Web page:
A whispering campaign is under way in Uganda's capital, Kampala, accusing Paul Semugoma, a doctor, of being a predatory homosexual, actively recruiting younger men into his "vice" with the help of foreign conspirators.
His home and business addresses have been published online and he has received a string of death threats.
"They are saying that I'm the 'gay tycoon', spreading the infectious disease of homosexuality in Uganda," he says with a bitter laugh. "It's such nonsense."
In reality, he is a respected doctor who has volunteered his time to help with HIV and safe sex education programmes and writes a weekly medical advice column for a popular newspaper.
But in the last month he has been publicly outed as a homosexual four times with government officials offering money to anyone willing to inform on his private life.
The doctor is living a lonely preview of the nightmare that life is about to become for the gay community in Uganda if new legislation is passed this month making homosexuality punishable with life imprisonment or even the death penalty.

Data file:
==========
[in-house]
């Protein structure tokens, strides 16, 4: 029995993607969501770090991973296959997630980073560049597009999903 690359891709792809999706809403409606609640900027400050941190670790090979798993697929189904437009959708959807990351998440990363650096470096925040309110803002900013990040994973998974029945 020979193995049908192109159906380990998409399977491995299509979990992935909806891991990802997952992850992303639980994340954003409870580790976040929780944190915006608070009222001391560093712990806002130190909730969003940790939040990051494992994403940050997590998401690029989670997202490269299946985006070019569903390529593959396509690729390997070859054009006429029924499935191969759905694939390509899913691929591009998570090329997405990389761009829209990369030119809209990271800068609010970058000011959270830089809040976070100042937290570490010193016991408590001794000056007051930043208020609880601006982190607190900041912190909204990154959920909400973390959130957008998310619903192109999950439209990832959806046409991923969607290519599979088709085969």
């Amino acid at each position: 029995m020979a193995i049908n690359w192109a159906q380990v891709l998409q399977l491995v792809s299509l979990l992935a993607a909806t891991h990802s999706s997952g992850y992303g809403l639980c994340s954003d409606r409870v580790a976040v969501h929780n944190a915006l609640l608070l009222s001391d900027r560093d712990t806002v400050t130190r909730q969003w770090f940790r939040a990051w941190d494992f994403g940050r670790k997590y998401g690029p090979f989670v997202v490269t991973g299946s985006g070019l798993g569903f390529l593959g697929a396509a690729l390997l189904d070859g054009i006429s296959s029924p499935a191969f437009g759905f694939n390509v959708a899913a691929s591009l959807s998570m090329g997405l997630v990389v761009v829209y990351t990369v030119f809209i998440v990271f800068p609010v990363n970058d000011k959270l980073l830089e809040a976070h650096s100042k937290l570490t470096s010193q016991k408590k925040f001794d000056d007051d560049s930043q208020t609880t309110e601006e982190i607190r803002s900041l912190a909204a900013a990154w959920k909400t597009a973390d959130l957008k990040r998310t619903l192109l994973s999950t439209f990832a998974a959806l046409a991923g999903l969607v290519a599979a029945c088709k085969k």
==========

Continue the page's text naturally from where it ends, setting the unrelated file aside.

Uganda's minister for ethics and integrity has said it will be every citizen's duty under the new laws to denounce friends, family or acquaintances they suspect of being gay.
Failure to report homosexuals to the authorities could see family and friends facing up to seven years in jail.
Veteran gay rights campaigner Peter Tatchell, who twice attempted a citizen's arrests of Mugabe and was beaten up for his efforts, believes homosexuals are being "scapegoated" by leaders keen to deflect attention from their own failures.
"The current wave of homophobic oppression appears to be a reaction to the growing visibility of lesbian, gay, bi and transgender Africans," he says.